Agencies

[Federal Register Volume 72, Number 46 (Friday, March 9, 2007)]
[Rules and Regulations]
[Pages 10616-10619]
From the Federal Register Online via the Government Printing Office [www.gpo.gov]
[FR Doc No: E7-4267]


=======================================================================
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DEPARTMENT OF HEALTH AND HUMAN SERVICES

Health Resources and Services Administration

42 CFR Part 121

RIN 0906AA62


Organ Procurement and Transplantation Network

AGENCY: Health Resources and Services Administration, HHS.

ACTION: Final rule.

-----------------------------------------------------------------------

SUMMARY: This Final Rule sets forth the Secretary's decision to include 
intestines within the definition of organs covered by the regulations 
governing the operations of the Organ Procurement and Transplantation

[[Page 10617]]

Network. The Secretary under the authority granted by section 301 of 
the National Organ Transplant Act, as amended, further effects a 
corresponding change to the definition of human organs covered in the 
statute with this Final Rule.

DATES: This Final Rule is effective March 9, 2007.

FOR FURTHER INFORMATION CONTACT: Jim Burdick, M.D., Director, Division 
of Transplantation, Healthcare Systems Bureau, Health Resources and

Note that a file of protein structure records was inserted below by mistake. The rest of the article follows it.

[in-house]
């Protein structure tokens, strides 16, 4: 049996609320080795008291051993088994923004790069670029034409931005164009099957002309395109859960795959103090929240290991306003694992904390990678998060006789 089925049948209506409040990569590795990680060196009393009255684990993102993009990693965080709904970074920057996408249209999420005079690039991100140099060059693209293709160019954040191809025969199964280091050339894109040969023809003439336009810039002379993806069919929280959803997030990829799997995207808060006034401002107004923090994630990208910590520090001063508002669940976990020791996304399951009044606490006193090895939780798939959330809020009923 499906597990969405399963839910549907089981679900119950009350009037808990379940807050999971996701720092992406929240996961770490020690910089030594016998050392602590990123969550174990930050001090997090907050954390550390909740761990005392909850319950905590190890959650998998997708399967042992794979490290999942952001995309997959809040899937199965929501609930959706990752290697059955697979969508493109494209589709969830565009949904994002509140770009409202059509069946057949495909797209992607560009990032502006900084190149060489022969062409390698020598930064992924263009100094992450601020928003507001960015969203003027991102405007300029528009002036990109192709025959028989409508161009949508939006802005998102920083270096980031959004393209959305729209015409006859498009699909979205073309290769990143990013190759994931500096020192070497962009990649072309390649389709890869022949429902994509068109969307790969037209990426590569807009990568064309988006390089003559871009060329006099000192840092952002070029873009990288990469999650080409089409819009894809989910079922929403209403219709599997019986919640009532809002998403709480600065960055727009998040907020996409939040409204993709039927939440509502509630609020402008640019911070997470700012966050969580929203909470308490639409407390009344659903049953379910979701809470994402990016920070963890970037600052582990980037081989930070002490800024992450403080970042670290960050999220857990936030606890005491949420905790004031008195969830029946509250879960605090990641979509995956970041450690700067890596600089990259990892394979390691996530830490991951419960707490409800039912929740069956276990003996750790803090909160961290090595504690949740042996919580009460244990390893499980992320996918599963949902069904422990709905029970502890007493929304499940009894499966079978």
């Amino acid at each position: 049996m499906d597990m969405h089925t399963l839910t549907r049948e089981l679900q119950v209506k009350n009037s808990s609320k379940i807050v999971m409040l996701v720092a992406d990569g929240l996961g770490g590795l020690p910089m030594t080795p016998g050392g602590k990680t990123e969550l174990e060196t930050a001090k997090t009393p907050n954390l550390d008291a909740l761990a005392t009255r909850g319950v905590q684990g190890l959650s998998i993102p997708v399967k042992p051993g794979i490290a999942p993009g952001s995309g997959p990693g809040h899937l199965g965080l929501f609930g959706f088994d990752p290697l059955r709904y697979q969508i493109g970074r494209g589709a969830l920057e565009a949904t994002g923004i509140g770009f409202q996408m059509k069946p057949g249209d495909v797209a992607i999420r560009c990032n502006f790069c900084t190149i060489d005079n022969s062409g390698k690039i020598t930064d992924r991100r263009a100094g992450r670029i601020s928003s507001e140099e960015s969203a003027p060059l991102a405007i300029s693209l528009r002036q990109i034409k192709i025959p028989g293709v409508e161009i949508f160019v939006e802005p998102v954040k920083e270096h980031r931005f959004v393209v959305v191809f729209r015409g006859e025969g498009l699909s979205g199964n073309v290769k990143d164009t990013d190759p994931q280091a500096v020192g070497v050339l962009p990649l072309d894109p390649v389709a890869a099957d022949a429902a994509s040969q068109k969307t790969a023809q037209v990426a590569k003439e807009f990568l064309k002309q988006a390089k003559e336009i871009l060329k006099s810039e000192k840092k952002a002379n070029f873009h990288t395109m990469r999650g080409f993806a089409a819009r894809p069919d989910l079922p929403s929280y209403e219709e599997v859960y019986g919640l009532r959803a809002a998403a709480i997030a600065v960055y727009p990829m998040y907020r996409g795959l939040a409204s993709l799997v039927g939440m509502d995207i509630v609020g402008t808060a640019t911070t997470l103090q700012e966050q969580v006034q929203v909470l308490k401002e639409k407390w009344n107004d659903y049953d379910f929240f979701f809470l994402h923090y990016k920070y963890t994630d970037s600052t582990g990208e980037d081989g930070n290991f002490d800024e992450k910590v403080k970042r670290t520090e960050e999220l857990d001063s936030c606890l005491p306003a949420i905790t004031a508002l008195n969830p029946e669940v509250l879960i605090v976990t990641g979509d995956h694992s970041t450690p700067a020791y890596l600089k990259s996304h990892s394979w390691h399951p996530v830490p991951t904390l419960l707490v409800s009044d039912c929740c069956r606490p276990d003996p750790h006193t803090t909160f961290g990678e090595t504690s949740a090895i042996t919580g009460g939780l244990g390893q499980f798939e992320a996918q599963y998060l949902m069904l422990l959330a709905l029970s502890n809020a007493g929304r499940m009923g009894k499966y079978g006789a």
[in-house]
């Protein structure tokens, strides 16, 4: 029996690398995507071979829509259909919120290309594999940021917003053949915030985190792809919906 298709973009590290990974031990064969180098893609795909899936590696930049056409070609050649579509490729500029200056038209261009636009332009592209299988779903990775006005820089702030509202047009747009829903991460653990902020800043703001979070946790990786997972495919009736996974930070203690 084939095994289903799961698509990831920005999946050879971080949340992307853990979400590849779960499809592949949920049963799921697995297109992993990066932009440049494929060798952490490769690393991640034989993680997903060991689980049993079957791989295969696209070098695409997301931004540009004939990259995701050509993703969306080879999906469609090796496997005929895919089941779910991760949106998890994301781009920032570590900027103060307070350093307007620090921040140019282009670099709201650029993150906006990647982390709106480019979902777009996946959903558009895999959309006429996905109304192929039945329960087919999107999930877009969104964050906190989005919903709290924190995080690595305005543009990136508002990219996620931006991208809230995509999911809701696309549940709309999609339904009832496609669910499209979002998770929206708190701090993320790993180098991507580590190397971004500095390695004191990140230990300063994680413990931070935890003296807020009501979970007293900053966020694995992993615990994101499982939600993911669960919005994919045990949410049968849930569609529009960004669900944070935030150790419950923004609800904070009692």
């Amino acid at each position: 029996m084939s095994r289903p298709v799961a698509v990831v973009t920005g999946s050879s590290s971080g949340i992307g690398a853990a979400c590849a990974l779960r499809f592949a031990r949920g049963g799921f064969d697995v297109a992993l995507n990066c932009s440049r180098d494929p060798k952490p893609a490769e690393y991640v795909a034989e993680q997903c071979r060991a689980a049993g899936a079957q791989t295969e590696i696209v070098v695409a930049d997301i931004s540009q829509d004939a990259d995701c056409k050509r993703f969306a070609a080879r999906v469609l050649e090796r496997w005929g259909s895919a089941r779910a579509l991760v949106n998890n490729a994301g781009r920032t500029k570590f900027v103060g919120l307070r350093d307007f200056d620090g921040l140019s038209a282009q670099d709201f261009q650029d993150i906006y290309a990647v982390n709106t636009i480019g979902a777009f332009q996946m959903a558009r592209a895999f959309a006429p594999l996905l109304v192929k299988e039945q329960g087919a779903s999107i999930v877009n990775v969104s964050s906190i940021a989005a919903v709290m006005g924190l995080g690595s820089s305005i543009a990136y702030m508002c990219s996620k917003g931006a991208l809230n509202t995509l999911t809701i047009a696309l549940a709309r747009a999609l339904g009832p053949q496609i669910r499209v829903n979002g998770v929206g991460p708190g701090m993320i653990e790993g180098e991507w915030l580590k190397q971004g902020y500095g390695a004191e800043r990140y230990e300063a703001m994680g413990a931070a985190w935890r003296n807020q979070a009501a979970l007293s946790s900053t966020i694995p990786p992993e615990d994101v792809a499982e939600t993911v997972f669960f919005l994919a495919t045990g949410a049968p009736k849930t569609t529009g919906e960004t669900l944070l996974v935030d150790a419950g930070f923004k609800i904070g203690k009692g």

Services Administration (HRSA), 5600 Fishers Lane, Room 12C-06, 
Rockville, Maryland 20857.

SUPPLEMENTARY INFORMATION:

Adding Intestines to the Definition of Organs Covered by the Rules 
Governing the Operation of the Organ Procurement and Transplantation 
Network (OPTN)

    Based upon a review of intestinal transplants, the Secretary 
believes that intestines should now be included within the definition 
of organs covered by the rules governing the operation of the OPTN (42 
CFR part 121) (hereinafter the final rule). This Final Rule sets forth 
the history of intestinal transplants, the factors that have persuaded 
the Department of the advisability of including intestines within the 
ambit of the regulations governing the operation of the OPTN, and the 
anticipated consequences of this Rule.
    The first successful intestinal transplant was performed in 1989. 
Intestinal transplantation may be considered for patients with 
irreversible intestinal failure due to surgery, trauma, or acquired or 
congenital disease who cannot be managed through the intravenous 
delivery of nutrients, also referred to as total parenteral nutrition 
(TPN). Although intestinal transplants have been performed for years, 
considerable morbidity and mortality have limited widespread clinical 
use. Complications are frequent and include acute and chronic 
rejection, lymphoproliferative disease, and serious infections such as 
cytomegalovirus disease. For patients who received intestinal